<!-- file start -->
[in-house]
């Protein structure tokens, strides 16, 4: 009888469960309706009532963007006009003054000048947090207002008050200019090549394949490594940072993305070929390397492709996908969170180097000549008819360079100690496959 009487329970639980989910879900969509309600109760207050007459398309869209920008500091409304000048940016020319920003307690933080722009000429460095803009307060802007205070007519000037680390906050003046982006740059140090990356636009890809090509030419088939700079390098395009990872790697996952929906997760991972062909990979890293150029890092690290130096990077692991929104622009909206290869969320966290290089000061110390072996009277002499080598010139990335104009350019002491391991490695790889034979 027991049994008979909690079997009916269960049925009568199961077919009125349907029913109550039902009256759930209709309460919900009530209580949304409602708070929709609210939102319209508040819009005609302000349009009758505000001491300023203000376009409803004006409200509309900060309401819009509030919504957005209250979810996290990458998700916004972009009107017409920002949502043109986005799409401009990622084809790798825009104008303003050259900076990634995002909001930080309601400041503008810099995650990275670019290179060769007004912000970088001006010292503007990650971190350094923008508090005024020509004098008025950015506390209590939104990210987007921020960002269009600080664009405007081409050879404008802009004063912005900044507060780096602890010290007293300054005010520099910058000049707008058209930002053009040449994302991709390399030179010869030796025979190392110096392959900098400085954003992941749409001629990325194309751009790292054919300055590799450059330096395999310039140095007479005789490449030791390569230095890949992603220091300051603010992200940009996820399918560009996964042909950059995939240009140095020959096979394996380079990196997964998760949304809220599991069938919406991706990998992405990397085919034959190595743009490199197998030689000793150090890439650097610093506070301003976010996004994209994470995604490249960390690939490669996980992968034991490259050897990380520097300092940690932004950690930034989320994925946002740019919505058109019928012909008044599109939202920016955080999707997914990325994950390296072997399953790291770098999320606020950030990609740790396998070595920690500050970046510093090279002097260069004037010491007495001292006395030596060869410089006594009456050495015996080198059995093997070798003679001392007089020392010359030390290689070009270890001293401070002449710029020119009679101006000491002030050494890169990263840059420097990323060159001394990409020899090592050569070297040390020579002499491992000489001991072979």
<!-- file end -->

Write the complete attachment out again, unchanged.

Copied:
[in-house]
């Protein structure tokens, strides 16, 4: 009888469960309706009532963007006009003054000048947090207002008050200019090549394949490594940072993305070929390397492709996908969170180097000549008819360079100690496959 009487329970639980989910879900969509309600109760207050007459398309869209920008500091409304000048940016020319920003307690933080722009000429460095803009307060802007205070007519000037680390906050003046982006740059140090990356636009890809090509030419088939700079390098395009990872790697996952929906997760991972062909990979890293150029890092690290130096990077692991929104622009909206290869969320966290290089000061110390072996009277002499080598010139990335104009350019002491391991490695790889034979 027991049994008979909690079997009916269960049925009568199961077919009125349907029913109550039902009256759930209709309460919900009530209580949304409602708070929709609210939102319209508040819009005609302000349009009758505000001491300023203000376009409803004006409200509309900060309401819009509030919504957005209250979810996290990458998700916004972009009107017409920002949502043109986005799409401009990622084809790798825009104008303003050259900076990634995002909001930080309601400041503008810099995650990275670019290179060769007004912000970088001006010292503007990650971190350094923008508090005024020509004098008025950015506390209590939104990210987007921020960002269009600080664009405007081409050879404008802009004063912005900044507060780096602890010290007293300054005010520099910058000049707008058209930002053009040449994302991709390399030179010869030796025979190392110096392959900098400085954003992941749409001629990325194309751009790292054919300055590799450059330096395999310039140095007479005789490449030791390569230095890949992603220091300051603010992200940009996820399918560009996964042909950059995939240009140095020959096979394996380079990196997964998760949304809220599991069938919406991706990998992405990397085919034959190595743009490199197998030689000793150090890439650097610093506070301003976010996004994209994470995604490249960390690939490669996980992968034991490259050897990380520097300092940690932004950690930034989320994925946002740019919505058109019928012909008044599109939202920016955080999707997914990325994950390296072997399953790291770098999320606020950030990609740790396998070595920690500050970046510093090279002097260069004037010491007495001292006395030596060869410089006594009456050495015996080198059995093997070798003679001392007089020392010359030390290689070009270890001293401070002449710029020119009679101006000491002030050494890169990263840059420097990323060159001394990409020899090592050569070297040390020579002499491992000489001991072979």